“To lay an egg” – city style vs farm style

A milestone.

Even as a kid in New York City, I knew that “to lay an egg” was not a good thing. It meant you’d failed to do something you’d set out to accomplish – and everybody knew it. Why’s an egg synonymous with failure? According to numbers of Internet sources, it’s because an egg resembles a zero; and zilch is what goes up on the board when you fail to score.

This expression took on new meaning when I moved to farm country. Over the last several years, I’ve learned there’s a world of difference between an egg from a free-range hen and an egg that comes from an industrial battery-caged bird. The free-range variety is deep orange (lots of carotene) and the yolk has tension and body because the hen pecks around in the sunshine foraging diverse seeds, insects and grasses. This makes for an egg that not only tastes great but packs lots of nutrition. According to research published in Mother Earth News, pastured eggs provide more beta carotene, omega-3 fatty acids, and vitamins A and E, and lots less saturated fats and cholesterol.

Dave and I raised chickens for the first time this summer. We bought three dozen day-old chicks to free-range across the farm. Most are meat birds – an iridescent mahogany – that now weigh between six and eight pounds each. The flock also includes four laying hens. The two Buff Orpington are a pale yellow, and the Buckeyes are a very deep brown.

Over the summer, Dave and I watched the birds grow and patrol the pastures for bugs, worms, seed heads, grasses and herbs. We laughed when five chickens would chase after the one with a tasty grasshopper in its beak. The birds helped our beef cattle by aggressively consuming flies and fly larvea. On the downside, Dave and I also contended with losses due to predation by hawks, eagles and fox.

Chickens on a snowy afternoon

Chickens on a snowy afternoon


Summer’s gone and the pastures are covered in snow. But the chickens are still here. Yes, they can do very well in our cold winters.

Yesterday, I opened the chicken coop and lowered the ramp so that the flock could climb down into the fresh air. I then opened the side door and reached in to refill the waterer. That’s when I saw them – two eggs sitting in the wood shavings.

Eggs! Tan and small (the first eggs always are) I carefully picked them up and carried them into the garage. They laid eggs!

Our first free-range eggs

Our first free-range eggs


Three small eggs now sit in our refrigerator. I can hardly wait to see if there will be one or two more tomorrow. First cows and calves, now chickens and eggs. For this city-girl turned grass-fed-beef-farmer, “laying an egg” means success.

Where to go for a sustainably-grown Thanksgiving? Listen in Nov. 22, 9-9:30AM Central

You’ve heard lots of news stories about the toxic herbicides and pesticides used to grow food and about the illnesses from bacteria in foods, and now you’re wondering where to go for food you can feel safe to serve family … Continue reading

We’re on TV! WI Public Television tonight, Nov. 17, 8PM and Nov. 18, 2PM !!

Sooo excited! Bull Brook Keep and our 100% grass-fed beef are featured on tonight’s episode of Around the Farm Table. It’ll be broadcast at 8PM tonight (Nov. 17), and again tomorrow afternoon (Nov. 18) at 2PM.
A big thanks to host Inga Witscher and her crew for coming out to our farm. I hope they’ll visit again soon.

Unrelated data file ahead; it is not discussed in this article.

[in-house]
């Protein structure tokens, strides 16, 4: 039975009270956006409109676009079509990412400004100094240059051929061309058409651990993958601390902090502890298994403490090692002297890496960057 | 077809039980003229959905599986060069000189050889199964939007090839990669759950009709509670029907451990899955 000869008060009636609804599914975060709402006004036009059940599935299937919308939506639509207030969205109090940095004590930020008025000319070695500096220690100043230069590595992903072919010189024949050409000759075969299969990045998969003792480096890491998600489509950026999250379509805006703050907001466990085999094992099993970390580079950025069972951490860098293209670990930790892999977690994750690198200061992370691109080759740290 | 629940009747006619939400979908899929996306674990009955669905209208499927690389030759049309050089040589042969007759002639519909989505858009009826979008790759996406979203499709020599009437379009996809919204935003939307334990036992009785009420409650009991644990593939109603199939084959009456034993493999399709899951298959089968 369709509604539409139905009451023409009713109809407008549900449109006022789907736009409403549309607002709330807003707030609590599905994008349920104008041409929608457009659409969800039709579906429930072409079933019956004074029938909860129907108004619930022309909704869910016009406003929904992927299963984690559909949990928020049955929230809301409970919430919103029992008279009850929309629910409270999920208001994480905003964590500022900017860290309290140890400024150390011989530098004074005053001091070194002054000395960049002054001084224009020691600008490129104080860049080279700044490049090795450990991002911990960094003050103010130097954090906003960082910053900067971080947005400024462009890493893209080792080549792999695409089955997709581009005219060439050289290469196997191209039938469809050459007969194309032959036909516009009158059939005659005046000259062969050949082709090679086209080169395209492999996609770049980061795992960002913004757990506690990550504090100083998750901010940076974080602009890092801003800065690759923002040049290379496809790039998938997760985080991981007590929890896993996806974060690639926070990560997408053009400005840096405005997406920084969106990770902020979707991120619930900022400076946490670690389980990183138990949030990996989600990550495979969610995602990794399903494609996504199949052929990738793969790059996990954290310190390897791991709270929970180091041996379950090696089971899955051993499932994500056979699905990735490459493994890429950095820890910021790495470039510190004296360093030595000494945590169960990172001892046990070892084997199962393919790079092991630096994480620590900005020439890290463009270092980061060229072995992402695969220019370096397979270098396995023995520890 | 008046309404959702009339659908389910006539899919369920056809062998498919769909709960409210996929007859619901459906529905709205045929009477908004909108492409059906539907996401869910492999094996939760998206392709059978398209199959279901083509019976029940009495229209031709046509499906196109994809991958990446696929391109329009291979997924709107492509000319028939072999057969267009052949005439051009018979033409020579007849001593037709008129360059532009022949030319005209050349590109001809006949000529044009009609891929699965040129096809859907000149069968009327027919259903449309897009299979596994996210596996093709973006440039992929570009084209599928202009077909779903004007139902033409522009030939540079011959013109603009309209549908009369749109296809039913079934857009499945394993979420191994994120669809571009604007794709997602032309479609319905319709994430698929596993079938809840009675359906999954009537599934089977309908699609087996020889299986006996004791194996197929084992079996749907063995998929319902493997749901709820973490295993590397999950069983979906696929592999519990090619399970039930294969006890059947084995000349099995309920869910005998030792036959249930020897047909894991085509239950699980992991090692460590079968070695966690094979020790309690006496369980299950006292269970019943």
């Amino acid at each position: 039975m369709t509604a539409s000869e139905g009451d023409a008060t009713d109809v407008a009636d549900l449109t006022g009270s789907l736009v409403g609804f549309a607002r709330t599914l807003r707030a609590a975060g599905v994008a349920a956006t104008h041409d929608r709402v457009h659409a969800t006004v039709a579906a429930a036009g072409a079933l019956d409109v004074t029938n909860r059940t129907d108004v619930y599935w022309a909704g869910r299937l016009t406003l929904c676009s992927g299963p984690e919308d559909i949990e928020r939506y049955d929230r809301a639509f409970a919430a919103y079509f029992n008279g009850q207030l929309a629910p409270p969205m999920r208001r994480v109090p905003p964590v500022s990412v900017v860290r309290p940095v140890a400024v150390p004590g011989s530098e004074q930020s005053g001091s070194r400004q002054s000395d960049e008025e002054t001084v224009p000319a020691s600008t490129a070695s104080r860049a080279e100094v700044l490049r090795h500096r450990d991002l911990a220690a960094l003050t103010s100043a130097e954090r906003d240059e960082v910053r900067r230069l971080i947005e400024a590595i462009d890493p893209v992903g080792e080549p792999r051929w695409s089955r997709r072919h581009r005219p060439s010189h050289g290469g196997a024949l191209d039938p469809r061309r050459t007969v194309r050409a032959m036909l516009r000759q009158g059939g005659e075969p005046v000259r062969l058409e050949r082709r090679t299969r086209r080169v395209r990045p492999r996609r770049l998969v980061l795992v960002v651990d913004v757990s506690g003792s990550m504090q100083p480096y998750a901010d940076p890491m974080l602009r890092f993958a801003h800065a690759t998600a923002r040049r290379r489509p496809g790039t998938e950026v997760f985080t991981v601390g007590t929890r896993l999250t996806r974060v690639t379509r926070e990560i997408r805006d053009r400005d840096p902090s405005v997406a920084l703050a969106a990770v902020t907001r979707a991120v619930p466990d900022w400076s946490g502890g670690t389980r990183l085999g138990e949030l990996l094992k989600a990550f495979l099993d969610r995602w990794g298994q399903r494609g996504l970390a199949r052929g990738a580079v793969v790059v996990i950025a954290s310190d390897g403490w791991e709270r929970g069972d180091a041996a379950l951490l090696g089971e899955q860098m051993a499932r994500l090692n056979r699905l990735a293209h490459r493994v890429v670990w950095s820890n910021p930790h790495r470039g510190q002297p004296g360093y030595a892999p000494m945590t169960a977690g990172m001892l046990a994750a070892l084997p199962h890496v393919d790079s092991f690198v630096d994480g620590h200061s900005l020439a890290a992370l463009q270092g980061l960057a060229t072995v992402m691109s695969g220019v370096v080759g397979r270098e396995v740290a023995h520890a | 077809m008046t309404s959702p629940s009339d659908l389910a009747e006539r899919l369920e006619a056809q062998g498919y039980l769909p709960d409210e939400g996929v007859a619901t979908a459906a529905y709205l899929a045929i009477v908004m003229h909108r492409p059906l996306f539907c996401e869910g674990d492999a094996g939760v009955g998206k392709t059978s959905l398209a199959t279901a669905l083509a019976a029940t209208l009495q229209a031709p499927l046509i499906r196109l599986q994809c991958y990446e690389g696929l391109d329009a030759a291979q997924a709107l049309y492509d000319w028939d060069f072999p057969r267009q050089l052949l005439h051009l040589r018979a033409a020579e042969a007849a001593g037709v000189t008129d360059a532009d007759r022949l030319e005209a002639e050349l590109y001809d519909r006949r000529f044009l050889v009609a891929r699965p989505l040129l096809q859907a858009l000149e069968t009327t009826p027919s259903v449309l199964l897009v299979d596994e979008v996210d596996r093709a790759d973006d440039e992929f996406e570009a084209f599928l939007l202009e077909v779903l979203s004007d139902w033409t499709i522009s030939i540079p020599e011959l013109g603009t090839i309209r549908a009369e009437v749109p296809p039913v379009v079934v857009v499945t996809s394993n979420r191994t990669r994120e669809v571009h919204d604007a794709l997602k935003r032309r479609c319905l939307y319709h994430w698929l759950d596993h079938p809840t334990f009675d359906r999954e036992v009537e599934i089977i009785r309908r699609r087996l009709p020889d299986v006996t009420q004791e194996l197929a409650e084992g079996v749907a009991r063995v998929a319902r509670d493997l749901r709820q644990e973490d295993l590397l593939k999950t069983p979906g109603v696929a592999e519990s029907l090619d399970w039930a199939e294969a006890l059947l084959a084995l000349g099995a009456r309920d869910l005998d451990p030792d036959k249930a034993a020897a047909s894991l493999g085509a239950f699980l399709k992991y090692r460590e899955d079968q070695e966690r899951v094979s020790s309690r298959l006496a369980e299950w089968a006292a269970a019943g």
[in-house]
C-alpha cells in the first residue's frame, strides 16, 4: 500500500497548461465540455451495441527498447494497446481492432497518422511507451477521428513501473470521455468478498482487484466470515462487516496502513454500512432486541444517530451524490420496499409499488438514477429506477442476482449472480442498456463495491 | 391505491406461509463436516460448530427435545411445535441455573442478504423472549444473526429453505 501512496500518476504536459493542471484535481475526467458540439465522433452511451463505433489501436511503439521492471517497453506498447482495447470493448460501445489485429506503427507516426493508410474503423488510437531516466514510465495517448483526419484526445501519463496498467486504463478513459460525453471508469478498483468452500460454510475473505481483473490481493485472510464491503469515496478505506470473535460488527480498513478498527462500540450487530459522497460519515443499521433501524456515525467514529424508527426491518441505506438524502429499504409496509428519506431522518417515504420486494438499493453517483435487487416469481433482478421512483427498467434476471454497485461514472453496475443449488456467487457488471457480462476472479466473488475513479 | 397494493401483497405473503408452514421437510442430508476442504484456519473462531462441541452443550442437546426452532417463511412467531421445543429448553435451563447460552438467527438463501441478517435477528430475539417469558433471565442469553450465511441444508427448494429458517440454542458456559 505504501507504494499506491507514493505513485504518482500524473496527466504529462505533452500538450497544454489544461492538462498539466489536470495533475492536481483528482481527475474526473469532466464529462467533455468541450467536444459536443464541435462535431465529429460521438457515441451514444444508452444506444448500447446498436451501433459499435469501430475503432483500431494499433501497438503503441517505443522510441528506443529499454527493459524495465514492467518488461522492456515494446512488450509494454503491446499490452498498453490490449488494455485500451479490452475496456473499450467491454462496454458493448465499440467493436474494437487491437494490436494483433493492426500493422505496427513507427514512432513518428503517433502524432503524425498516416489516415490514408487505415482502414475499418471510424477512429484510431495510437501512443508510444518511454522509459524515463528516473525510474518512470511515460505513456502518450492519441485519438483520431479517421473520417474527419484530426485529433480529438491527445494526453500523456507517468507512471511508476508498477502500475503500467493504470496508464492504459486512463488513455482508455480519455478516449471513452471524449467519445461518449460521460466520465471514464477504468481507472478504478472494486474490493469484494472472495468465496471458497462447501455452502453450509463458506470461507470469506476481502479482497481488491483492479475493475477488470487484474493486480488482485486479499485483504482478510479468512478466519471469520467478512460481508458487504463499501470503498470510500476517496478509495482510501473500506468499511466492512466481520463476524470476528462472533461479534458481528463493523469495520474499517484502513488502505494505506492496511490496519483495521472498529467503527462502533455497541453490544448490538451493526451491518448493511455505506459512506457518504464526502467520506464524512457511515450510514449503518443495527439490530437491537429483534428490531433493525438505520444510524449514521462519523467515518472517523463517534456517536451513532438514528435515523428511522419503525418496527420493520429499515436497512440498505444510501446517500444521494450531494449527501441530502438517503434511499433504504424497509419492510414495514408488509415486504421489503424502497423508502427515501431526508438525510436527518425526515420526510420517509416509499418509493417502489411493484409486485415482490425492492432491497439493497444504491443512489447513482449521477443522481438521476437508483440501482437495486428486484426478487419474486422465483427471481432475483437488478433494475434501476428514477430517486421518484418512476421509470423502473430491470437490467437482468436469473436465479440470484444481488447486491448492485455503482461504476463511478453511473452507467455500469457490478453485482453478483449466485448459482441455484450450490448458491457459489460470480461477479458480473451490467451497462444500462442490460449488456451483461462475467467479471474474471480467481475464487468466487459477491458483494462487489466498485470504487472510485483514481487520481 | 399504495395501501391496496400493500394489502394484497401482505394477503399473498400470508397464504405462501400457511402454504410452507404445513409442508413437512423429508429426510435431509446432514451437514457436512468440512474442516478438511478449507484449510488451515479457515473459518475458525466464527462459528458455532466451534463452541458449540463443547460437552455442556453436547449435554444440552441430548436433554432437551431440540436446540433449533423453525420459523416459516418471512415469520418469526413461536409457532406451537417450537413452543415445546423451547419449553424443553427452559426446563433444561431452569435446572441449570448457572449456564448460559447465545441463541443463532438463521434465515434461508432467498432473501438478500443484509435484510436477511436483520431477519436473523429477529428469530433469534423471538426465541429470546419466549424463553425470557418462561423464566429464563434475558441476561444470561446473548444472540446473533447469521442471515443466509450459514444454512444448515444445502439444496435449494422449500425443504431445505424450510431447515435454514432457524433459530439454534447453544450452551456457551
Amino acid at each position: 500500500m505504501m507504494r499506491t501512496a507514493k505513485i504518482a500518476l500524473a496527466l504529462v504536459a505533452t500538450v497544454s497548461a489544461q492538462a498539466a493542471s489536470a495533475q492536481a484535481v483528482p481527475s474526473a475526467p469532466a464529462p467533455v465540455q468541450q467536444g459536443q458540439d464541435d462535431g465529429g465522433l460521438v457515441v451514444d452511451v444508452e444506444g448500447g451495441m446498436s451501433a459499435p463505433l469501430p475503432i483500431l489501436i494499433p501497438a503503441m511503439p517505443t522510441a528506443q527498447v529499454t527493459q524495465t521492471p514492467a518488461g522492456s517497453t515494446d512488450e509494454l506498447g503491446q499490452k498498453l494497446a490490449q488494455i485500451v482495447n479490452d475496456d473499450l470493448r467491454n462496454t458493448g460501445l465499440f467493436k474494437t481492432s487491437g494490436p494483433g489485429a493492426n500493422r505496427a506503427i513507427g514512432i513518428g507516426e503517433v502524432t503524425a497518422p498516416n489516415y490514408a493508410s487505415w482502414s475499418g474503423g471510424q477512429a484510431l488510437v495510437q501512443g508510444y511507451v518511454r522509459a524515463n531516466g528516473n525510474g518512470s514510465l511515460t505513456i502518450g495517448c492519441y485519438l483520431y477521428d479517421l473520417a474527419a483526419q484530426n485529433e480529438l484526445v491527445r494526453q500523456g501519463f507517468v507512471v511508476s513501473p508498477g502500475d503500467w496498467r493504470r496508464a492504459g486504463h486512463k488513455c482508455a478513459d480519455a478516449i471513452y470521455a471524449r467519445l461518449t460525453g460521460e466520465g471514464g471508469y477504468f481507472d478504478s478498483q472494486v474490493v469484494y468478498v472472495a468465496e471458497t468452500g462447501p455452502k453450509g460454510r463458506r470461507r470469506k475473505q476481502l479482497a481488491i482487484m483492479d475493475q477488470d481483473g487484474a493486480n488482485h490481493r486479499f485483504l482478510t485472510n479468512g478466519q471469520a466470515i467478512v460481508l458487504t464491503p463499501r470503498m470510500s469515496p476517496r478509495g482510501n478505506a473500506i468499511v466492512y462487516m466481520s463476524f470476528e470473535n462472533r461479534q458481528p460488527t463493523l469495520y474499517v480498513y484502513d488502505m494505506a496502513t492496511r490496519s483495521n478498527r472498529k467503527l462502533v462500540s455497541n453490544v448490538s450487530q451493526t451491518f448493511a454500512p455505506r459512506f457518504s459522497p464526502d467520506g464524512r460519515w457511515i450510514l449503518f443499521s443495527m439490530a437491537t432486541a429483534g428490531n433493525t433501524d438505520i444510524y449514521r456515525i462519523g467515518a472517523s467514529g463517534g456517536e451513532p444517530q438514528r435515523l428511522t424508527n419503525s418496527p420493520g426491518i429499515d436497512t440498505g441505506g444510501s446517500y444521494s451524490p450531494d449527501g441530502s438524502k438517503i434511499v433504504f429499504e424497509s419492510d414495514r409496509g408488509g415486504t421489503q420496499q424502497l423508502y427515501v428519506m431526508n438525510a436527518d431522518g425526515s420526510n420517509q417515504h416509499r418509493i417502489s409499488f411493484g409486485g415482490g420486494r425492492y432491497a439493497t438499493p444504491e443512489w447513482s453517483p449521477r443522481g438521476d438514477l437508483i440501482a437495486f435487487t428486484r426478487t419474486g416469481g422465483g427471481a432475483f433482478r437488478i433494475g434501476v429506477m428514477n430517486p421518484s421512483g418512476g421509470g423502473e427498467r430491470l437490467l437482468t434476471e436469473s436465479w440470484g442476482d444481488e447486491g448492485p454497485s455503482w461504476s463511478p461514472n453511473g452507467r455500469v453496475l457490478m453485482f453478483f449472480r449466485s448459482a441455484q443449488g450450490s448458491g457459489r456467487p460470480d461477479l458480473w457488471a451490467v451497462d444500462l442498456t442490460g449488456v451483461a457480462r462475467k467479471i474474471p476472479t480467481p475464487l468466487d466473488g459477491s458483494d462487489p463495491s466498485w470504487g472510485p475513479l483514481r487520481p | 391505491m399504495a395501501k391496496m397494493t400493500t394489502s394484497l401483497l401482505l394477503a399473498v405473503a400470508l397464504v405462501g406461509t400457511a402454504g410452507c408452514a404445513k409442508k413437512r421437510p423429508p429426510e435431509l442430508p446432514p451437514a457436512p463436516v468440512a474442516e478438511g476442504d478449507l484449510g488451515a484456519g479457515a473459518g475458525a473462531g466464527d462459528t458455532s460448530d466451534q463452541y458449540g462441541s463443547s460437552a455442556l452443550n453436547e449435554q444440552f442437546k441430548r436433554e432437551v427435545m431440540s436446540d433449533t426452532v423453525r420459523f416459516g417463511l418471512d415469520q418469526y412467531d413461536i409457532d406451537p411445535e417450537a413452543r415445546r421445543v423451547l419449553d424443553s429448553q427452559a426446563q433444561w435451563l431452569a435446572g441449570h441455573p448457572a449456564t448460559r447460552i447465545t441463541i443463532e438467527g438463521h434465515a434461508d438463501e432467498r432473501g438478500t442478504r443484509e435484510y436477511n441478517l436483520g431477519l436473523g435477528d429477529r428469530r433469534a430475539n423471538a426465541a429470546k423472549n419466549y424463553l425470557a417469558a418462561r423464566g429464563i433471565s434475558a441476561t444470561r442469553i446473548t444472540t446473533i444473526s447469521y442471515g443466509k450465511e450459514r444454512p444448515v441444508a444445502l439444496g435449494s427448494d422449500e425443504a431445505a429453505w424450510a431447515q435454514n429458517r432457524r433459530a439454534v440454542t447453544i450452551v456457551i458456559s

Here’s a link to the video: http://video.wpt.org/video/2365331365/
Screen Shot 2014-11-16 at 10.17.47 PMTonight’s show also features Keppers Farm (Turtle Lake, WI) and the Hungry Turtle Farmers Cooperative, based in Amery, WI. I hope you enjoy this show and plan to visit our farm in the very near future. We’d love showing you around.
Sylvia

Podcast: What’s in store at Hungry Turtle Weekend, Nov. 14 & 15, Amery, WI

In this Deep Roots Radio interview, Bobby Maher, director of the Hungry Turtle Learning Center, Amery, Wisconsin, describes the many activities scheduled for the upcoming Hungry Turtle Weekend. Coffee workshops, yoga classes, bread-baking session, all about fermenting foods, and a … Continue reading

A wild apple night

What a night! Up till the wee hours boiling down apples to make and can golden sauce and ruddy butter. Added just a splash of pinot grigio, a dusting of cinnamon and a couple of pinches of cloves, and had the pots bubbling for hours. Nothing like putting up sparkling jars of summer. Most of the apples came from volunteer trees across the farm. We never spray or dust with any types of herbicides or pesticides. Yumm.

Lids and bands, jar lifter, magnet to lift lids from hot water, and digital timer

Lids and bands, jar lifter, magnet to lift lids from hot water, and digital timer

Cores and scraps for my apple-loving cows and chickens

Cores and scraps for my apple-loving cows and chickens

Bubbling apple sauce ready to can

Bubbling apple sauce ready to can

Apple sauce and apple butter - edible jewels for the winter.

Apple sauce and apple butter – edible jewels for the winter.

Wet summer made for great wild-apple butter

Wet summer made for great wild-apple butter

Oct. 18, 2014, 9:00-9:30AM Deep Roots Radio – savings seeds starting right now

What: Deep Roots Radio Interview with Koby Jeschkeit-Hagen, master seed saver, teacher, and researcher
When: Saturday, Oct. 18, 2014, 9:00-9:30AM Central Time
Where: WPCA Radio, 93.1FM in and around Amery, WI, and streamed on www.wpcaradio.org
Why: Gardeners and farmers started savings seeds eons ago. It’s only been recently that we’ve all come to depend on the dwindling selection of vegetable, fruit and grain seed selections available from large-scale seed houses. You can reclaim valuable genetic diversity, flavors and growing habits by beginning to save your own seeds. And it’s not too late to start. Your fall garden may still offer several opportunities to gather and store seeds for next growing season.